At Europcar we were given ample instructions on what not to do with the four wheel drive, instructions we mostly ignored, like not going off road and being careful and whatnot. Far too late in the day, we left for what we expected to be a three-hour drive according to my GPS.

And it might have been a three-hour drive, had my GPS not decided to stop collecting data at a crucial intersection, so we drove 30 miles too far north. With the help of an actual paper map that Jochen’s generation always has on hand, we located a different route. Located on the map, that is, we then had to locate same said route in the town of Tunja, which was another matter entirely. We discovered a few dead ends instead, and eventually stopped to ask at a gas station. A few wrong turns and several heated discussions later (“he said to turn here”, “no, that’s the wrong landmark,” “we are definitely not heading east”, “we should turn around”) we ended up on an unlit gravel road in the dark, which, in Europe or the US, would have led absolutely nowhere. But after several miles and a few very well hidden signs we did end up at our destination. It was 9:30 p.m..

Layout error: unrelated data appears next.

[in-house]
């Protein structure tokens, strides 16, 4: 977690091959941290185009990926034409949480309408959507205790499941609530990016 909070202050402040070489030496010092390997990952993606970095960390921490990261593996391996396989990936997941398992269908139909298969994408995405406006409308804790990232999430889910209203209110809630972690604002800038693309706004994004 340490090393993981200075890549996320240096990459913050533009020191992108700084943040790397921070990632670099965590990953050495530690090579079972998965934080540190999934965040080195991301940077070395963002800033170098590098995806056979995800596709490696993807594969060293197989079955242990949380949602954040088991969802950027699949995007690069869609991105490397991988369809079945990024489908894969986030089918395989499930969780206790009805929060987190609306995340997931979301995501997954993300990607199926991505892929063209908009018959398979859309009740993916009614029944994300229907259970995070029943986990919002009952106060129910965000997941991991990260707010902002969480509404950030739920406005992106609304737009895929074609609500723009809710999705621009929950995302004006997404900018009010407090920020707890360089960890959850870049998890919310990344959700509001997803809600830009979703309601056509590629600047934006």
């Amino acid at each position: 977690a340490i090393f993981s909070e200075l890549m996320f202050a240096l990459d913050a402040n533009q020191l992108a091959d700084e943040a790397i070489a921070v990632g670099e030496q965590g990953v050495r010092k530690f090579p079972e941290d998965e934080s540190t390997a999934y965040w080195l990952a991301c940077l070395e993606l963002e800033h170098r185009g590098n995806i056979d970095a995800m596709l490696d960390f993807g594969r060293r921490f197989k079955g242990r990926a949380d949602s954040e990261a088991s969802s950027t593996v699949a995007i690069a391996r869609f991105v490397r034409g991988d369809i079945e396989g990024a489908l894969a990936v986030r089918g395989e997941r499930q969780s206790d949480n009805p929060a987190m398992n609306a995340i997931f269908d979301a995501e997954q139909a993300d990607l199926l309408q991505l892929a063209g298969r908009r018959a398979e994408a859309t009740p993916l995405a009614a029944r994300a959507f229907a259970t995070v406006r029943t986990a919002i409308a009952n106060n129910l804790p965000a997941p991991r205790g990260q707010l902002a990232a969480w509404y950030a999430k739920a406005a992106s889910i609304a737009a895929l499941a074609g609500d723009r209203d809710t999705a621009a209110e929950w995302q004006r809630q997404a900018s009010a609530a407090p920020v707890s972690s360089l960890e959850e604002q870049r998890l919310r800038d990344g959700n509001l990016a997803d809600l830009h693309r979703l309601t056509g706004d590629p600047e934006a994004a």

Vila de Leyva

Vila de Leyva is absolutely worth the visit if you so happen to be in the neighborhood, it was built by the Spanish in 1580 but in contrast to European towns built around the same time, it is set up grid style, does not really have a fortifying wall except for a small moat, and has very wide streets.  As a European, I found the juxtaposition between a modern grid and wide roads with such ancient buildings quite extraordinary. The pavement and most of the buildings are original, only windows, doors and roofing being modernized. And of course, now that we are in the 21st century where there’s little of beauty left to be discovered, there were gift shops everywhere.


Piazza at Vila de Leyva